“The question is no longer whether cannabis will be legalized, but when.” Watch this 3 minutes animated video clip produced by a member of our global video network, CILD, explaining why cannabis should be legalized in Italy!
In July 2016 the marijuana legalisation bill – signed by a group of 300 parliamentarians from different political groups – was presented to the Italian Chamber of Deputies. This was the first time the issue of legalisation had ever been discussed in the Italian Parliament. However, the proposal was immediately returned to the parliamentary committees and, since then, no progress has been achieved whatsoever.
Italian legislation is highly oriented towards criminalisation, including prison sentences of up to 20 years for drugs such as heroin or cocaine, and up to 6 years for cannabis. From 2006 to 2014 the so-called Fini-Giovanardi law on drugs eliminated the distinction between soft and hard drugs, and imposed penalties of up to 20 years in prison regardless of the type of substance. The law, however, was then repealed by the Constitutional Court due to problems with the manner in which it had been approved.
These policies have led to mass imprisonment. When the Fini-Giovanardi law was in force, over 40% of detainees were in jail for drug-related crimes. These numbers contributed to prison overcrowding, which in turn led to Italy being convicted by the European Court of Human Rights for failing to guarantee at least 3m2 to any detainee. After the repeal of the law and conviction by the European court, numbers slightly improved; nevertheless, 34% of Italian detainees (amounting to more than 18,000 prisoners) have been imprisoned for drug-related crimes. Their detention costs around 1 billion euros per year, in addition to the budget of approximately 200 million euros slated for police forces engaged in drug operations, and the close to 10 million euros in court fees. And yet, despite this repressive apparatus, drugs continue to be widely used in Italy. The most recent official figures suggest that, in 2013, 10% of the Italian population had used cannabis (over 6 million people), in so doing providing huge earnings to those criminal groups which control the market. Furthermore, in 2013, national accounts evaluated that almost 70% of all illegal activities in Italy were drug-related, accounting for about 0.9% of GDP.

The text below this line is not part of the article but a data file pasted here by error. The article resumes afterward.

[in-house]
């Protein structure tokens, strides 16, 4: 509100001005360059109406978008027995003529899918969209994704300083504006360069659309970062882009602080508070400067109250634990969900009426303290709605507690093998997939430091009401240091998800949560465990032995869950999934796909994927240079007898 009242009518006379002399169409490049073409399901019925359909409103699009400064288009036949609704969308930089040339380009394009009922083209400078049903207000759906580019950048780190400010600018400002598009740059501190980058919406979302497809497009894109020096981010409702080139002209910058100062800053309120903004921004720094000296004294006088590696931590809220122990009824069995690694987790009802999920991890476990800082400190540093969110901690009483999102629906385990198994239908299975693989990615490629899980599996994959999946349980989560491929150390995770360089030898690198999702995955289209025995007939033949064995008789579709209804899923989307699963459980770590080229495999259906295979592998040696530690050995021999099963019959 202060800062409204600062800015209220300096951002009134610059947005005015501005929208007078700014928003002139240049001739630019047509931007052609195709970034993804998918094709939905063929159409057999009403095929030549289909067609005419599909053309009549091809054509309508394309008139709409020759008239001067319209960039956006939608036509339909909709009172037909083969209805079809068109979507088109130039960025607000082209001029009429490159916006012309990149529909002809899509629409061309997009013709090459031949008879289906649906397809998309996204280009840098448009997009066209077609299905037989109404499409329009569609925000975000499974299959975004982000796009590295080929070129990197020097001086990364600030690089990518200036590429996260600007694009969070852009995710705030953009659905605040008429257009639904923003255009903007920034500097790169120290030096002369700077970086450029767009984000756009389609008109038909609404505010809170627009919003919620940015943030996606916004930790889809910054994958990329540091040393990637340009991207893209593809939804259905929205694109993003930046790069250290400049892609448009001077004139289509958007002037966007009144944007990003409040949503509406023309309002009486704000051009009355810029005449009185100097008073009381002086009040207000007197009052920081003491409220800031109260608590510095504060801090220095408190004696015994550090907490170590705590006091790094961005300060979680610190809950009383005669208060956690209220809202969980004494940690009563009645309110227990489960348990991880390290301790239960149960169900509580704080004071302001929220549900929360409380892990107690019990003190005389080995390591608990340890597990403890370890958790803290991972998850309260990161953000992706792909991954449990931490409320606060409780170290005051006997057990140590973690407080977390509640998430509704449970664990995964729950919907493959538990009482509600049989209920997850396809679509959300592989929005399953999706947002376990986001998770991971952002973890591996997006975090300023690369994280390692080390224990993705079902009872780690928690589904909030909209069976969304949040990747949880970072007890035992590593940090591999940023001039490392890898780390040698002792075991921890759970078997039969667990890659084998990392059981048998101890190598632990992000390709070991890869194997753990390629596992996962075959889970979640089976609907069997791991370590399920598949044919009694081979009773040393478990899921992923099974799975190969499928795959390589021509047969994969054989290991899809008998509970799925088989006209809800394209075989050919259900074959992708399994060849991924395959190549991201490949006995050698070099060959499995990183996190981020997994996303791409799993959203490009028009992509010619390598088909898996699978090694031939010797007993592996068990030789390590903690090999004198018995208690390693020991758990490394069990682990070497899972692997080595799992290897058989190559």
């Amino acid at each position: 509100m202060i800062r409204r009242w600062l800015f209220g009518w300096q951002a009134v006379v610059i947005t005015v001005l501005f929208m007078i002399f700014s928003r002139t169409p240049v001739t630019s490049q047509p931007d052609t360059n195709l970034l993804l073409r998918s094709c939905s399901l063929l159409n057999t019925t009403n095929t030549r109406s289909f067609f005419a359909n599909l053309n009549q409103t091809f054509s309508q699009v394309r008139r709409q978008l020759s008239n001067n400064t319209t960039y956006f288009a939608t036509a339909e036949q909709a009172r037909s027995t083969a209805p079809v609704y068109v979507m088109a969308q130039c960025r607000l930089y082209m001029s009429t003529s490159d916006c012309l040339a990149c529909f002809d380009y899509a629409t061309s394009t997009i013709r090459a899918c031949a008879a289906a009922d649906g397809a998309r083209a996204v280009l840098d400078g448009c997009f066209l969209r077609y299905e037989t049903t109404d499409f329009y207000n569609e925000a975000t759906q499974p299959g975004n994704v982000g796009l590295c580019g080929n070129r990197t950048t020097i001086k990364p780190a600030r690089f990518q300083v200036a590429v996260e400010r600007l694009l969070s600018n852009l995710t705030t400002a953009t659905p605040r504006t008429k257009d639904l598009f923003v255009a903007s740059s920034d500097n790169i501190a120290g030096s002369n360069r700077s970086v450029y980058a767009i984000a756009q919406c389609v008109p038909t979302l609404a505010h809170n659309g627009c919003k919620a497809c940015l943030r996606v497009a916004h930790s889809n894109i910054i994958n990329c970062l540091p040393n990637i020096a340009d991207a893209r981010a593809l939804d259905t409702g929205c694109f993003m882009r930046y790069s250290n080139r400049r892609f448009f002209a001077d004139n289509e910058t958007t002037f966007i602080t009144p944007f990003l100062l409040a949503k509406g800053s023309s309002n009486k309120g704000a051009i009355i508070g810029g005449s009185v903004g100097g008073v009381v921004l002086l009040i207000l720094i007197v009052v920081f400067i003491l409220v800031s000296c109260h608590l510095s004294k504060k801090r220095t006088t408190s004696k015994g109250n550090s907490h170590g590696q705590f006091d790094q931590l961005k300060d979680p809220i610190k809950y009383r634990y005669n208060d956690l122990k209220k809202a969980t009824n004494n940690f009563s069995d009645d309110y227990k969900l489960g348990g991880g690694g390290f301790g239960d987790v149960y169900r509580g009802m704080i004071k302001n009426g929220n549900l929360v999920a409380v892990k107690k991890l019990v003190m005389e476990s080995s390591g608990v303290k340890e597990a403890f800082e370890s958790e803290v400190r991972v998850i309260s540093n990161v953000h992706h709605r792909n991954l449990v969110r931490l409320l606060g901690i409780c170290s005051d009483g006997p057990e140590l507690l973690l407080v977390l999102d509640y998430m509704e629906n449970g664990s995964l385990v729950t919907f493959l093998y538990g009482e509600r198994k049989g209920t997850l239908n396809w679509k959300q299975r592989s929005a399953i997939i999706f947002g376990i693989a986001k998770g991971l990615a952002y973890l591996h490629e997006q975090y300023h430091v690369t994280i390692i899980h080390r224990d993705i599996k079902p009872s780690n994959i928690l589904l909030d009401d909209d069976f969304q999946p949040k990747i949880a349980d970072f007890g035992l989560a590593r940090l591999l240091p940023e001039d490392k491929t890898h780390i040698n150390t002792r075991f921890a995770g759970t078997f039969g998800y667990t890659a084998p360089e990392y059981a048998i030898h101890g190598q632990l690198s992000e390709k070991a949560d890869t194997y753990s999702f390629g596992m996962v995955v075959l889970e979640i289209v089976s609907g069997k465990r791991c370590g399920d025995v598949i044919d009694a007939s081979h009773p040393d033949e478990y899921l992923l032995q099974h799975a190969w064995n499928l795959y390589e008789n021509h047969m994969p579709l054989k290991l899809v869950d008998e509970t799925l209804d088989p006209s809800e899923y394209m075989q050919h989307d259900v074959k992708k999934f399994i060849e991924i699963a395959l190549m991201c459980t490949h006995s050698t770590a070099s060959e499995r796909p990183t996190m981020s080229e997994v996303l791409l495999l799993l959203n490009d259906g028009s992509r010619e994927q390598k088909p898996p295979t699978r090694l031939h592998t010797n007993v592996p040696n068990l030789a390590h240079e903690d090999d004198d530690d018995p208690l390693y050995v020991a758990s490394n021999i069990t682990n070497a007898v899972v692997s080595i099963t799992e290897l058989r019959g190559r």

Legalising cannabis would allow the state to save billions of euros and earn as much as possible through taxation. According to recent studies, the figure would be somewhere between 7 and 13 billion euros every two years with the possibility of creating around 200,000 jobs in a country with a relatively high unemployment rate (11%). Part of the money could be invested in informative and harm reduction policies, policies in which little has been invested so far.
Italian civil society has also been very active in supporting the legalisation of marijuana. In November, more than 60,000 signatures were gathered through a popular initiative supporting the marijuana legalisation bill in Parliament. Legalising cannabis would be an act of common sense and, as underlined by the senator of the Parliamentary intergroup which proposed the law, Benedetto Della Vedova, “the question is no longer whether cannabis will be legalised, but when”.
We are working to make that happen as soon as possible.